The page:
When asked what he found most difficult about growing up poor, he said “Everything cost you more. If you got money, talent doesn’t matter. I made my way through college because I’m somehow gifted at math. So, I always earned financial aids. Some of my friends, with talent for… music, literature or even politics, didn’t get any kind of luck.”

The last person I spoke to is a young man named Aman who now also works with computers. He was born in Bahrain, but moved to the Indian state Kerala at the age of thirteen. The World Bank estimates that around one-third of the total Indian population fall below the international poverty line, while almost two-thirds live on less than $2 a day. Soon after his arrival in Kerala, Aman’s parents divorced, and he ended up living with his amputee father.

“With a single disabled parent and no means of income, my brother and I worked through all of school and college. We rode auto rickshaws, we did door-to-door salesmanship for curry powders, we worked at telephone booths, sold lottery tickets, and for a while I even sold liquor in the black market.” He says he felt ashamed by his poverty, and would go to great lengths to hide the fact he was poor from his peers.

Growing up in a low income family clearly has a dramatic effect on a person later in life, both economically and psychologically. While Hernan and Aman were ultimately able to escape the poverty trap, their struggles were exacerbated by growing up in low income families. Trisha has not been so fortunate, and I can’t help but wonder what she might of achieved if her and her family had been provided with more substantial government aid. If in a nation like the US income inequalities did not exist, every family would earn around $200,000 a year. While in 2012 Gross World Product per capita was approximately $12,400, it is estimated that 1.3bn people globally still live on less than $1 a day.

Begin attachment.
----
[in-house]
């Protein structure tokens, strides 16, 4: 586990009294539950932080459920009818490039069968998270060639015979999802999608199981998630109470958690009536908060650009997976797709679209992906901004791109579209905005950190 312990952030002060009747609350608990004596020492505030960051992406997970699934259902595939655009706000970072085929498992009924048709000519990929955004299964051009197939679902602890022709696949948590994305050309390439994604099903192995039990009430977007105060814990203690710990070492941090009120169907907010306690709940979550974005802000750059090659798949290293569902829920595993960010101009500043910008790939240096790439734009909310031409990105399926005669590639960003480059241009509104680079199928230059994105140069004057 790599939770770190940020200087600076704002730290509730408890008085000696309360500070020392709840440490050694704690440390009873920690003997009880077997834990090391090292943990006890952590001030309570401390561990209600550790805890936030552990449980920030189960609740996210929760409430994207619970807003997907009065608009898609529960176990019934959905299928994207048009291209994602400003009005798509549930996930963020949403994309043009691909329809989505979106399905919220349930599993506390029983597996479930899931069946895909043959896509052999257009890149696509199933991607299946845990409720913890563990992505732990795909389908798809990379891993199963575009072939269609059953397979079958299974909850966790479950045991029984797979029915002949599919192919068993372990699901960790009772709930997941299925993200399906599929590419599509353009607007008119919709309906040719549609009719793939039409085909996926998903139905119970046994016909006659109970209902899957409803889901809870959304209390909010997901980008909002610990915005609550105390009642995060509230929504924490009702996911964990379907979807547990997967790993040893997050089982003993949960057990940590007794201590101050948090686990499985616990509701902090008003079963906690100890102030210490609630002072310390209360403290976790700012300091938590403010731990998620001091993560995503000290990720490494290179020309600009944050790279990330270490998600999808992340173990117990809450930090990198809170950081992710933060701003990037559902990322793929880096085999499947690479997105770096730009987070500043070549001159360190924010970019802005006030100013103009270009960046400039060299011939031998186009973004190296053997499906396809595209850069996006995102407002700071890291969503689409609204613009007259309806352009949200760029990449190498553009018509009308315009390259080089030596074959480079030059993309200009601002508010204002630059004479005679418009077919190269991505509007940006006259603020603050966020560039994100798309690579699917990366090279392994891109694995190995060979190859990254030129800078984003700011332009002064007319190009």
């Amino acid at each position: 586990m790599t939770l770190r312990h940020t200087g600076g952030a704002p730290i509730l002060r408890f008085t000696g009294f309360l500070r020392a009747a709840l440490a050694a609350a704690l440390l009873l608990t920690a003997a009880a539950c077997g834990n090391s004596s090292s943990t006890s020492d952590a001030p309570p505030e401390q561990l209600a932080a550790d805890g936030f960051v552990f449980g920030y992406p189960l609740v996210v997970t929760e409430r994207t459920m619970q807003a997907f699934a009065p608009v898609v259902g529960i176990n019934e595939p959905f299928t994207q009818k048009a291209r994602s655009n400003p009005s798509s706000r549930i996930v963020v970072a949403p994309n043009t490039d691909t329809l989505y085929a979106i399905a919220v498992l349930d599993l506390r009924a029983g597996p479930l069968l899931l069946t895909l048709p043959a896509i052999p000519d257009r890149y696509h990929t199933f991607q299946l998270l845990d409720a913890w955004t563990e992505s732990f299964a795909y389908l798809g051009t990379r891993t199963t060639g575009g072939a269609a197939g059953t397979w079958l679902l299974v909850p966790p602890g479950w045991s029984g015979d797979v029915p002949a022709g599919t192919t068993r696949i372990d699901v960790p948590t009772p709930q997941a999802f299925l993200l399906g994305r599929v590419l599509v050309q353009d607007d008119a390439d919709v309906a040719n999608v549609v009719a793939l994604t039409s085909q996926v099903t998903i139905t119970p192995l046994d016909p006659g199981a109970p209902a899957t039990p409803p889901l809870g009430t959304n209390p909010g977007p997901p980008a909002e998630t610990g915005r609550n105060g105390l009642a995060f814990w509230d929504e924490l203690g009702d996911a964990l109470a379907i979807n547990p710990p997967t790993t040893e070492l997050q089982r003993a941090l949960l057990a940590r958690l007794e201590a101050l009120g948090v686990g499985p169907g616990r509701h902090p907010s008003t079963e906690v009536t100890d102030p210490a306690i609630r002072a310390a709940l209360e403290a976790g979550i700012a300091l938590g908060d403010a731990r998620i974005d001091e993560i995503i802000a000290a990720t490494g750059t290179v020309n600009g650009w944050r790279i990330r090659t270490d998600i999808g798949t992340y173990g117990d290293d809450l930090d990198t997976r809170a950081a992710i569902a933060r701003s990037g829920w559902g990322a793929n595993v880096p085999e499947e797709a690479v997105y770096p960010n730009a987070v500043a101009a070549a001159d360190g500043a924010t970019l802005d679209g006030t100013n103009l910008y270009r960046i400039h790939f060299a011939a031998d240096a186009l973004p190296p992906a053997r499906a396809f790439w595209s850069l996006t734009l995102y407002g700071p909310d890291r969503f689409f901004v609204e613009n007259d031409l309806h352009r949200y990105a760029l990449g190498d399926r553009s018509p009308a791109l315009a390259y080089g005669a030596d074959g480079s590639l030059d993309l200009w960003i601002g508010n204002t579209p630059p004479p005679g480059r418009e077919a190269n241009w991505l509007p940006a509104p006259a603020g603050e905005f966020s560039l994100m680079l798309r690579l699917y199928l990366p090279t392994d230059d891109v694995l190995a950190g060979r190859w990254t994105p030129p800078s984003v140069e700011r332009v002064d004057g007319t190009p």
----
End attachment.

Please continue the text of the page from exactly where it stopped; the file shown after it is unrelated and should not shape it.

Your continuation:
From speaking to Trisha, Herman and Aman, it is apparent the most important factor to a child’s success is investment in their education. Without support for poor households, children are often forced into work at an early age. Research is clear – poverty is the single greatest threat to child’s well-being. Currently there is a lack of effective policy dealing with the issue, even in developed countries, were income disparities continue to grow. Yet there is promising progress. For instance, a new pilot study at Panthbadodiya in India has shown that supplementing a family’s income at regular intervals can dramatically improve a child’s education, and the family’s general wellbeing. Academic performance improved in 68% of the families, and the time they spent at school almost tripled.

Collectively we can still improve the prospects of those children born into such unfortunate circumstances. As Hernan so eloquently puts it – “Impossible? It’s just a word.”

By Suhail H. Patel